When my Uncle Ted was lying unconscious, a nurse came and yelled in his ear "Let go Ted, Let go!"

genevieve said...

It's tough, having two tugs on the heartstrings like that at once. Take care, PC.

Suse said...

An emotional see saw of a week.

I hope the cake helped.

Kathleen said...

Our death day for Dad is also in a few weeks - 10 years, this year - and it's the day after my brother's birthday (which, like your mum, I think my dad was sitting out). We're never quite sure what to do. So far we (my mum, my sister and I) have always taken a day off work and gone for a nice lunch up where my parents had their honeymoon. Now Mum thinks she'd rather do that on their wedding anniversary, which I can understand.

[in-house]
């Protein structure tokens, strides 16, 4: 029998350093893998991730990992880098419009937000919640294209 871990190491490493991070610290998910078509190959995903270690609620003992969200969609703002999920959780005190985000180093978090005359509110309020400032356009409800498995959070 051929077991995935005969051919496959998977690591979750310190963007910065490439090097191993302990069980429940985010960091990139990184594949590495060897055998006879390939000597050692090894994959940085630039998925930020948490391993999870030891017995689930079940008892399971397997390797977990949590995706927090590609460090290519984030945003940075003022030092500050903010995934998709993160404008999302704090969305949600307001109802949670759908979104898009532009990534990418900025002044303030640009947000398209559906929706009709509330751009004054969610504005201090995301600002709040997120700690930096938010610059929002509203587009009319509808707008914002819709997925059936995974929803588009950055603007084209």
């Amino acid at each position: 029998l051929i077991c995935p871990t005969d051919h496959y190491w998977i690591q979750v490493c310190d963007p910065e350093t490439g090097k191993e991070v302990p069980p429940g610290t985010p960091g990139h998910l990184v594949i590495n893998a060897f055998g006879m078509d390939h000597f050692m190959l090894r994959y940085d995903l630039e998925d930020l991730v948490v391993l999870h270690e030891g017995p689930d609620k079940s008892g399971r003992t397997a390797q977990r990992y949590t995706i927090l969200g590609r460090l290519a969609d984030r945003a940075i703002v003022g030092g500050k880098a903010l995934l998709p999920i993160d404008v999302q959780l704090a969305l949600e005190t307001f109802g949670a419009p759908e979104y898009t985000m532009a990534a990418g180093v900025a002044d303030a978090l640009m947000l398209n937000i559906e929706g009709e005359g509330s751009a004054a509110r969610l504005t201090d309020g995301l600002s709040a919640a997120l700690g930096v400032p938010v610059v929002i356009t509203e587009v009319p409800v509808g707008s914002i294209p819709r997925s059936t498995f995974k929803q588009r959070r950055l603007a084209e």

But, as you say, PC, you're still left with the day itself. It's like there's a stone weighting down that part of the map of our lives: everything sinks towards it.

Elsewhere007 said...

Moving post, PC. It's strange that consideration for partners that the dying manifest -- my father waited till my mother and his sister had left the room to die. The nurses said it wasn't uncommon, even for those in a coma, to avoid hurting those closest to them.

I really like Fargo for the Frances MacCormack (sic?) character, esp the scene when she comes home to her waiting 'Penelope' at the end. I'm yet to see _No Country_.

Cast Iron Balcony said...

I know that hospital and that rose garden.

Only time helps. I know that's not much help at the moment :-)

Bwca said...

If you did not LOVE your mother, the day would have no effect on you at all, so please think of it as a LOve Day.
On the November Day Of The Dead the families all visit the cemetery at night and picnic on the graves and have a happy time.